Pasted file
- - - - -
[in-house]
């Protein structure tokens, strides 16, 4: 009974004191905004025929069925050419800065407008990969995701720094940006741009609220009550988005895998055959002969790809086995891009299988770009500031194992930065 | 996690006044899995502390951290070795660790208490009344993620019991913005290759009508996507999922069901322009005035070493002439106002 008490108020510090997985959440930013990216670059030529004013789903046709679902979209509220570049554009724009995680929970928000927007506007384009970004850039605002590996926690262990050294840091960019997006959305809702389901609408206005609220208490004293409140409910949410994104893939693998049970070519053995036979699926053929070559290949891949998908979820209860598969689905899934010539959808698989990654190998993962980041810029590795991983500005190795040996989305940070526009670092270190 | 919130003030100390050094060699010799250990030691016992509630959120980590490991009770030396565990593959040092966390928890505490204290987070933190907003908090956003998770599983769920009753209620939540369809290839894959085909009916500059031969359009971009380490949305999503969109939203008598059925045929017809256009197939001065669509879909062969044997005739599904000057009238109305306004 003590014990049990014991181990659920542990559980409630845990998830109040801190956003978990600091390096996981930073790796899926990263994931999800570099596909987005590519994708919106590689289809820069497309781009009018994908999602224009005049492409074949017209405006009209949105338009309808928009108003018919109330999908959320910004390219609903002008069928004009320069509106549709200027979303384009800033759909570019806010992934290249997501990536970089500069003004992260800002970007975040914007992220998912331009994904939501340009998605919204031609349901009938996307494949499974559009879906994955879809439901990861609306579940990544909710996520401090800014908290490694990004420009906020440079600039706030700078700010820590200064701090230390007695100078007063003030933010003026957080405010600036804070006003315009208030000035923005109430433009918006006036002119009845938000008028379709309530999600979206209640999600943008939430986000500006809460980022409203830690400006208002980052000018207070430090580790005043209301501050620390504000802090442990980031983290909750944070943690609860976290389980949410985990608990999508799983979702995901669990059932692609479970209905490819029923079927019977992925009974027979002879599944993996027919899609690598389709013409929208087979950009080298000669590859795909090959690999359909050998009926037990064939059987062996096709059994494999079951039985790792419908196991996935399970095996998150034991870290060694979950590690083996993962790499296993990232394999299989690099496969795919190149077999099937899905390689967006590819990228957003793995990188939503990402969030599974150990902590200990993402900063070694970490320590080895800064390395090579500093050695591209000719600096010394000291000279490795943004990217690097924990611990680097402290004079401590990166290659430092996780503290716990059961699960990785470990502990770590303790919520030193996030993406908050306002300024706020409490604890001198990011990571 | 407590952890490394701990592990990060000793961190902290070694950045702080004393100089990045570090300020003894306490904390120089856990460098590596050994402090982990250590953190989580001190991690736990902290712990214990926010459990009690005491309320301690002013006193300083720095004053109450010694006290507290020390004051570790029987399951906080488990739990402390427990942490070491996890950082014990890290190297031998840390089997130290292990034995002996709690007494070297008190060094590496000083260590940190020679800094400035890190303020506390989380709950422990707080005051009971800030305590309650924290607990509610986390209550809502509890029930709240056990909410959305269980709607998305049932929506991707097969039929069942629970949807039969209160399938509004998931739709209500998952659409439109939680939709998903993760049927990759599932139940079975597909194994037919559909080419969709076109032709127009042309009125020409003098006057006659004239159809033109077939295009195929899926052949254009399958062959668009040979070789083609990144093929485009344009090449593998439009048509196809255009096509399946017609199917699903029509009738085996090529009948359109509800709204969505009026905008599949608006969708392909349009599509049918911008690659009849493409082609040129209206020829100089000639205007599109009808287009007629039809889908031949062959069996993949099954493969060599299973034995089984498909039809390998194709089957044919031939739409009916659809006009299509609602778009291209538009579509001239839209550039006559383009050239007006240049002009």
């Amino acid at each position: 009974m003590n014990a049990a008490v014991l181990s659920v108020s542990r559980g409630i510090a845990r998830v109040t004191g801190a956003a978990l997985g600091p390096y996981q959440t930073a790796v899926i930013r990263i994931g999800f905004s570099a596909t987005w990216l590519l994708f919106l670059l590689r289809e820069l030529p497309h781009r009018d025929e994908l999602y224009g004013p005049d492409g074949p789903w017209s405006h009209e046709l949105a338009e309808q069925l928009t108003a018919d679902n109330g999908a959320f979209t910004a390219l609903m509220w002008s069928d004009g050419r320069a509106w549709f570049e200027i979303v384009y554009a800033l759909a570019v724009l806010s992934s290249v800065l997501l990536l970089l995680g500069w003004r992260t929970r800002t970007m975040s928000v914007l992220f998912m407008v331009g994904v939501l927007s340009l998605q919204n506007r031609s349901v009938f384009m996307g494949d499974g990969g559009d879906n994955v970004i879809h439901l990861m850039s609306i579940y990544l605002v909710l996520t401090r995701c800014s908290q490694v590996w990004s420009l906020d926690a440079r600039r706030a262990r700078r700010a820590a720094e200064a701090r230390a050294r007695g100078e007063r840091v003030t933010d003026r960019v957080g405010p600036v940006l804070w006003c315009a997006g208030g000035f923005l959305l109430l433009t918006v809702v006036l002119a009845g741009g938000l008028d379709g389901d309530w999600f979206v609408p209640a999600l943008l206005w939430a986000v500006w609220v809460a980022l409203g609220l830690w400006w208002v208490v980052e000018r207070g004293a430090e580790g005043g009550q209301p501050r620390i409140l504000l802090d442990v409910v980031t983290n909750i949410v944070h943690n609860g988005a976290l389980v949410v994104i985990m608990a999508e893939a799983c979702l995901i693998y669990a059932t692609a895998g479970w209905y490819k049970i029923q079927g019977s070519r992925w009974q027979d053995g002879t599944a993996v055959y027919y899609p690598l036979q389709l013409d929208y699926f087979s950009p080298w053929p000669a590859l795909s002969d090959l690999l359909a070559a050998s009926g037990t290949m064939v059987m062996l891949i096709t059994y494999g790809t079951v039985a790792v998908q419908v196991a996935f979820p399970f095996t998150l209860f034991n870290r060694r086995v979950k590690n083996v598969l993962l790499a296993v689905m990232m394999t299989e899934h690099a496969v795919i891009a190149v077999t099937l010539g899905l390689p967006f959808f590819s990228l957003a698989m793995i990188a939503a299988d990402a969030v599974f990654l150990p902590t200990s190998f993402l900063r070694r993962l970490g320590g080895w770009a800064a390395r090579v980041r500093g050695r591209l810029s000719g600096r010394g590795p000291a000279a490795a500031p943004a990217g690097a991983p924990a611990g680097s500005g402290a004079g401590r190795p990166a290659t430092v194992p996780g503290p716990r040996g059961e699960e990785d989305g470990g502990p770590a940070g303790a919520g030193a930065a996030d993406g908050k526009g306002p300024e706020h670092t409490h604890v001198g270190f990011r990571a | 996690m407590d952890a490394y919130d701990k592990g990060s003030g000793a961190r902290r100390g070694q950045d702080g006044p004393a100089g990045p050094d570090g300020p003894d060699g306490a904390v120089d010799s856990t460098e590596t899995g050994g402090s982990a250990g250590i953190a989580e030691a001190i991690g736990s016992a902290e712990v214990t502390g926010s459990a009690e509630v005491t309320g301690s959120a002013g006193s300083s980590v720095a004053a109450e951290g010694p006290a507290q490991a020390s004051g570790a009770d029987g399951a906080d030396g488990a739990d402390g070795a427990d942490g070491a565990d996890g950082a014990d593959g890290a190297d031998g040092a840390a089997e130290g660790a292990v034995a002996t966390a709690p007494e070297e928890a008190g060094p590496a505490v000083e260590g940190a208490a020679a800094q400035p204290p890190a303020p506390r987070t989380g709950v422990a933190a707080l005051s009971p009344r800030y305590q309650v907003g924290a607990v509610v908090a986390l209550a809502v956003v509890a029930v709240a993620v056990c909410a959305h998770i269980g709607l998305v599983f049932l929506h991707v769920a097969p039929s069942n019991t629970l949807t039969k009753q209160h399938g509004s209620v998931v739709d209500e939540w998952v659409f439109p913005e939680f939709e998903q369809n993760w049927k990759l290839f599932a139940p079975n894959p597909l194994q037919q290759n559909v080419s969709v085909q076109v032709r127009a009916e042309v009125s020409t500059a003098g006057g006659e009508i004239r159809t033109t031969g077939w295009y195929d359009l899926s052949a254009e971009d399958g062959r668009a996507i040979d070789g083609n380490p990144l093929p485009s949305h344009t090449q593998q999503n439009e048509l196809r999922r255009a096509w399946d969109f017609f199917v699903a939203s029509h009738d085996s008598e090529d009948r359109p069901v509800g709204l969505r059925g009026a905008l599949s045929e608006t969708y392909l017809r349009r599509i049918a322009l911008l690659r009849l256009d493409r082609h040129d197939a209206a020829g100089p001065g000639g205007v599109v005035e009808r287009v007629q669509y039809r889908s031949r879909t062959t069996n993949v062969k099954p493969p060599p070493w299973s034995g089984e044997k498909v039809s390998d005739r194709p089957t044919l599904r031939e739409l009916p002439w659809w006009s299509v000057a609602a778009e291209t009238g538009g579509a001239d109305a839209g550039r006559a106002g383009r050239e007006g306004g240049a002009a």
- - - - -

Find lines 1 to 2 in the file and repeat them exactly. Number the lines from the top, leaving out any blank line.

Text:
[in-house]
């Protein structure tokens, strides 16, 4: 009974004191905004025929069925050419800065407008990969995701720094940006741009609220009550988005895998055959002969790809086995891009299988770009500031194992930065 | 996690006044899995502390951290070795660790208490009344993620019991913005290759009508996507999922069901322009005035070493002439106002 008490108020510090997985959440930013990216670059030529004013789903046709679902979209509220570049554009724009995680929970928000927007506007384009970004850039605002590996926690262990050294840091960019997006959305809702389901609408206005609220208490004293409140409910949410994104893939693998049970070519053995036979699926053929070559290949891949998908979820209860598969689905899934010539959808698989990654190998993962980041810029590795991983500005190795040996989305940070526009670092270190 | 919130003030100390050094060699010799250990030691016992509630959120980590490991009770030396565990593959040092966390928890505490204290987070933190907003908090956003998770599983769920009753209620939540369809290839894959085909009916500059031969359009971009380490949305999503969109939203008598059925045929017809256009197939001065669509879909062969044997005739599904000057009238109305306004 003590014990049990014991181990659920542990559980409630845990998830109040801190956003978990600091390096996981930073790796899926990263994931999800570099596909987005590519994708919106590689289809820069497309781009009018994908999602224009005049492409074949017209405006009209949105338009309808928009108003018919109330999908959320910004390219609903002008069928004009320069509106549709200027979303384009800033759909570019806010992934290249997501990536970089500069003004992260800002970007975040914007992220998912331009994904939501340009998605919204031609349901009938996307494949499974559009879906994955879809439901990861609306579940990544909710996520401090800014908290490694990004420009906020440079600039706030700078700010820590200064701090230390007695100078007063003030933010003026957080405010600036804070006003315009208030000035923005109430433009918006006036002119009845938000008028379709309530999600979206209640999600943008939430986000500006809460980022409203830690400006208002980052000018207070430090580790005043209301501050620390504000802090442990980031983290909750944070943690609860976290389980949410985990608990999508799983979702995901669990059932692609479970209905490819029923079927019977992925009974027979002879599944993996027919899609690598389709013409929208087979950009080298000669590859795909090959690999359909050998009926037990064939059987062996096709059994494999079951039985790792419908196991996935399970095996998150034991870290060694979950590690083996993962790499296993990232394999299989690099496969795919190149077999099937899905390689967006590819990228957003793995990188939503990402969030599974150990902590200990993402900063070694970490320590080895800064390395090579500093050695591209000719600096010394000291000279490795943004990217690097924990611990680097402290004079401590990166290659430092996780503290716990059961699960990785470990502990770590303790919520030193996030993406908050306002300024706020409490604890001198990011990571 | 407590952890490394701990592990990060000793961190902290070694950045702080004393100089990045570090300020003894306490904390120089856990460098590596050994402090982990250590953190989580001190991690736990902290712990214990926010459990009690005491309320301690002013006193300083720095004053109450010694006290507290020390004051570790029987399951906080488990739990402390427990942490070491996890950082014990890290190297031998840390089997130290292990034995002996709690007494070297008190060094590496000083260590940190020679800094400035890190303020506390989380709950422990707080005051009971800030305590309650924290607990509610986390209550809502509890029930709240056990909410959305269980709607998305049932929506991707097969039929069942629970949807039969209160399938509004998931739709209500998952659409439109939680939709998903993760049927990759599932139940079975597909194994037919559909080419969709076109032709127009042309009125020409003098006057006659004239159809033109077939295009195929899926052949254009399958062959668009040979070789083609990144093929485009344009090449593998439009048509196809255009096509399946017609199917699903029509009738085996090529009948359109509800709204969505009026905008599949608006969708392909349009599509049918911008690659009849493409082609040129209206020829100089000639205007599109009808287009007629039809889908031949062959069996993949099954493969060599299973034995089984498909039809390998194709089957044919031939739409009916659809006009299509609602778009291209538009579509001239839209550039006559383009050239007006240049002009």